April 24, 2018
USADA announced today that Shaun Moffett, of San Antonio, Texas, an athlete in the sport of cycling, has accepted a 21-month sanction for his possession and use of testosterone and clomiphene.
Moffett, 39, tested positive for clomiphene as the result of an out-of-competition urine sample he provided on December 6, 2017. Clomiphene is a Specified Substance in the class of Hormone and Metabolic Modulators and is prohibited at all times under the USADA Protocol for Olympic and Paralympic Movement Testing, the United States Olympic Committee National Anti-Doping Policies, and the International Cycling Union Anti-Doping Rules, all of which have adopted the World Anti-Doping Code and the WADA Prohibited List.
During USADA’s investigation, Moffett submitted medical records documenting his use of clomiphene shortly before his positive test and use of testosterone beginning in June 2017. Testosterone is a non-Specified substance in the class of Anabolic Agents and prohibited at all times. After a thorough review of the available information, including Moffett’s medical records, USADA accepted his explanation that his use of clomiphene and testosterone was pursuant to prescriptions he was taking in a therapeutic dose under the care of a qualified physician. However, Moffett lacked a valid Therapeutic Use Exemption (TUE).
Although an athlete may be prescribed a prohibited substance by a physician, it is important to understand that a prescription in and of itself is not adequate evidence to authorize the use of a prohibited substance in sport. Under the USADA TUE Policy, an athlete has the responsibility to demonstrate in advance of using a prohibited substance that the medical need to treat an acute or chronic condition satisfies all four strict criteria within the WADA International Standard for TUEs (ISTUE). Anabolic agents like testosterone and hormone modulators like clomiphene have powerful performance-enhancing capabilities and can give an athlete an unfair advantage over fellow competitors, which is why the ISTUE requires rigorous criteria be fulfilled, beyond merely providing a prescription.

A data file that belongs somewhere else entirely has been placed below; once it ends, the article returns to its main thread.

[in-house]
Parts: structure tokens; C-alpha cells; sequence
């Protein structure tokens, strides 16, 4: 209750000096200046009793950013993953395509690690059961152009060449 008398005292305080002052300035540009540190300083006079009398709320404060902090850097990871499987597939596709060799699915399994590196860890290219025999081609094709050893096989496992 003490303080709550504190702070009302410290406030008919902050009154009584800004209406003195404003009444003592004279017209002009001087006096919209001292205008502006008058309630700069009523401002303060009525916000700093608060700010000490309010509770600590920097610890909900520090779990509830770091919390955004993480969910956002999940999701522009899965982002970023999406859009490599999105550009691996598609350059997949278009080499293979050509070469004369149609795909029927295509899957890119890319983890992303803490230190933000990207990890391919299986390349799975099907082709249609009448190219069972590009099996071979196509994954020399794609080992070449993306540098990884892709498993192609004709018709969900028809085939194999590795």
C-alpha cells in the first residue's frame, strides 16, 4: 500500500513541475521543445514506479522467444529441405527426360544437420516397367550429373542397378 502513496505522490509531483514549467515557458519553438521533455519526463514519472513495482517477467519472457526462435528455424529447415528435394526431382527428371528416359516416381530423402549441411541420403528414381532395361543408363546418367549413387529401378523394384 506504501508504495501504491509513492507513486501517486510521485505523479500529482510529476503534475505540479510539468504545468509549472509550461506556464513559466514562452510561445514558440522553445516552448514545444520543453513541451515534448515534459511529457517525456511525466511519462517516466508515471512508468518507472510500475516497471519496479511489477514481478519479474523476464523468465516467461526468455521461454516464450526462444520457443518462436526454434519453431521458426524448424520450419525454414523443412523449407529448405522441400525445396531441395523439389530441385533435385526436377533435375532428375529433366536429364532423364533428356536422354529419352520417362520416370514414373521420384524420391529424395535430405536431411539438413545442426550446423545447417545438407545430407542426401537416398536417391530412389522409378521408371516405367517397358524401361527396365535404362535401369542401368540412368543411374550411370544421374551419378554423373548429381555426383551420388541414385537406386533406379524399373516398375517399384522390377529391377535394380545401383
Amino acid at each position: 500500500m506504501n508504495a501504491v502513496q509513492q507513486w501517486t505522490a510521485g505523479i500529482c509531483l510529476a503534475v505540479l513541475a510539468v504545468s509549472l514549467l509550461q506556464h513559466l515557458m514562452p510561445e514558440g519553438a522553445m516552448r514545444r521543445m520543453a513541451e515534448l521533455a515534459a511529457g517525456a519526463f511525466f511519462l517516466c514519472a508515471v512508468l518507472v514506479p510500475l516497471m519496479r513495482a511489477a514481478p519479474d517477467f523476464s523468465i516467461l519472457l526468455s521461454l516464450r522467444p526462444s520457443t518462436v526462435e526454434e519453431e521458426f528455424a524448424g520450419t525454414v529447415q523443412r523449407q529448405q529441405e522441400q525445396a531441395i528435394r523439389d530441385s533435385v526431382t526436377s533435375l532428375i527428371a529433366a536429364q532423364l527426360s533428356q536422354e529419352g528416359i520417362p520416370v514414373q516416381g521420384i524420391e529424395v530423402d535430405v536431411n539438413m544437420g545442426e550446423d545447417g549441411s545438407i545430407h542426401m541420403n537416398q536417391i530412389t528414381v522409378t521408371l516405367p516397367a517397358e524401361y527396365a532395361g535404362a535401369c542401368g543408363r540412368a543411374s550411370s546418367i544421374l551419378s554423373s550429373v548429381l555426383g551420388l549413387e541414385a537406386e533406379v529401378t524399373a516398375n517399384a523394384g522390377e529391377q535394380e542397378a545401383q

Moffett’s twenty-one month period of ineligibility began on December 6, 2017, the date his positive sample was collected. In addition, Moffett has been disqualified from all competitive results obtained on and subsequent to June 19, 2017, the approximate first date he began using testosterone, including forfeiture of any medals, points and prizes.
In an effort to aid athletes, as well as all support team members such as parents and coaches, in understanding the rules applicable to them, USADA provides comprehensive instruction on its website on the testing process and prohibited substances, how to obtain permission to use a necessary medication, and the risks and dangers of taking supplements as well as performance-enhancing and recreational drugs. In addition, USADA manages a drug reference hotline, Global Drug Reference Online (www.GlobalDRO.com), conducts educational sessions with National Governing Bodies and their athletes, and proactively distributes a multitude of educational materials, such as the Prohibited List, easy-reference wallet cards, periodic newsletters, and protocol and policy reference documentation.
Along with education and testing, robust anti-doping programs enable investigations stemming from tips and whistleblowers. USADA makes available a number of ways to report the abuse of performance-enhancing drugs in sport in an effort to protect clean athletes and promote clean competition. Any tip can be reported using the USADA Play Clean Tip Center, by email at firstname.lastname@example.org, by phone at 1-877-Play Clean (1-877-752-9253) or by mail.
USADA is responsible for the testing and results management process for athletes in the U.S. Olympic and Paralympic Movement, and is equally dedicated to preserving the integrity of sport through research initiatives and educational programs.